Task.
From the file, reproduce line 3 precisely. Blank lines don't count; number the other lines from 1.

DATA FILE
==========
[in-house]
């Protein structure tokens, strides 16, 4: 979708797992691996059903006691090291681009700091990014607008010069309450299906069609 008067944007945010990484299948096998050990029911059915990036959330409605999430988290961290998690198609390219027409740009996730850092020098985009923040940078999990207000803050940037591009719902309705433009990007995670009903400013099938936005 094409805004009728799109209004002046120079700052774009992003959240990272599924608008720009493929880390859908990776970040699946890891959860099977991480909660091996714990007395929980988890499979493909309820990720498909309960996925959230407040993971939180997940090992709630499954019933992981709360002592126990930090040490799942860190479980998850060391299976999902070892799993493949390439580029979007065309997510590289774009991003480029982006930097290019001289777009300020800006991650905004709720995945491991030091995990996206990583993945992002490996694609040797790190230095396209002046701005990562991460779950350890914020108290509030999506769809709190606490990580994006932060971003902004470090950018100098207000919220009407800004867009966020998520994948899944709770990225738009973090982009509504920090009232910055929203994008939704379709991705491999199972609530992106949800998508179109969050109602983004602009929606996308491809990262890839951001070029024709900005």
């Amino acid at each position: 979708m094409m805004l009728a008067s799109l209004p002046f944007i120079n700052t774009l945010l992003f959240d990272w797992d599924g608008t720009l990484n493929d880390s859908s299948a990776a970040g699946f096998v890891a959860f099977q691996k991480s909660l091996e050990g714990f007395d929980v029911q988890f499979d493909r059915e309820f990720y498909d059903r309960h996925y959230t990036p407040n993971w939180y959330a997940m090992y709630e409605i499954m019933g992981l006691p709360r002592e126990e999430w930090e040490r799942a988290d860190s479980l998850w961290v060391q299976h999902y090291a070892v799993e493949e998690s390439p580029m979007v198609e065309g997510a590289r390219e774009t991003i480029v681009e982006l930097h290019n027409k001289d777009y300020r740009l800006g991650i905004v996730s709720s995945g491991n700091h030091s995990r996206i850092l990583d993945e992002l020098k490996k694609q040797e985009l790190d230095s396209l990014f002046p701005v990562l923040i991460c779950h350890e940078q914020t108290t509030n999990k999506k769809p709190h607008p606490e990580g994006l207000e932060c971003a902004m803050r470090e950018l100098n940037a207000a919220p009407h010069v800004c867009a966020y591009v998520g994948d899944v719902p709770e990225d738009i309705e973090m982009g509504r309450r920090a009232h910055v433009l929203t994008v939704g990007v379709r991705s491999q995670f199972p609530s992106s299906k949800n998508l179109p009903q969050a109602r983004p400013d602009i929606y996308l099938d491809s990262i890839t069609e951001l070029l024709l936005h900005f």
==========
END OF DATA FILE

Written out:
């Amino acid at each position: 979708m094409m805004l009728a008067s799109l209004p002046f944007i120079n700052t774009l945010l992003f959240d990272w797992d599924g608008t720009l990484n493929d880390s859908s299948a990776a970040g699946f096998v890891a959860f099977q691996k991480s909660l091996e050990g714990f007395d929980v029911q988890f499979d493909r059915e309820f990720y498909d059903r309960h996925y959230t990036p407040n993971w939180y959330a997940m090992y709630e409605i499954m019933g992981l006691p709360r002592e126990e999430w930090e040490r799942a988290d860190s479980l998850w961290v060391q299976h999902y090291a070892v799993e493949e998690s390439p580029m979007v198609e065309g997510a590289r390219e774009t991003i480029v681009e982006l930097h290019n027409k001289d777009y300020r740009l800006g991650i905004v996730s709720s995945g491991n700091h030091s995990r996206i850092l990583d993945e992002l020098k490996k694609q040797e985009l790190d230095s396209l990014f002046p701005v990562l923040i991460c779950h350890e940078q914020t108290t509030n999990k999506k769809p709190h607008p606490e990580g994006l207000e932060c971003a902004m803050r470090e950018l100098n940037a207000a919220p009407h010069v800004c867009a966020y591009v998520g994948d899944v719902p709770e990225d738009i309705e973090m982009g509504r309450r920090a009232h910055v433009l929203t994008v939704g990007v379709r991705s491999q995670f199972p609530s992106s299906k949800n998508l179109p009903q969050a109602r983004p400013d602009i929606y996308l099938d491809s990262i890839t069609e951001l070029l024709l936005h900005f």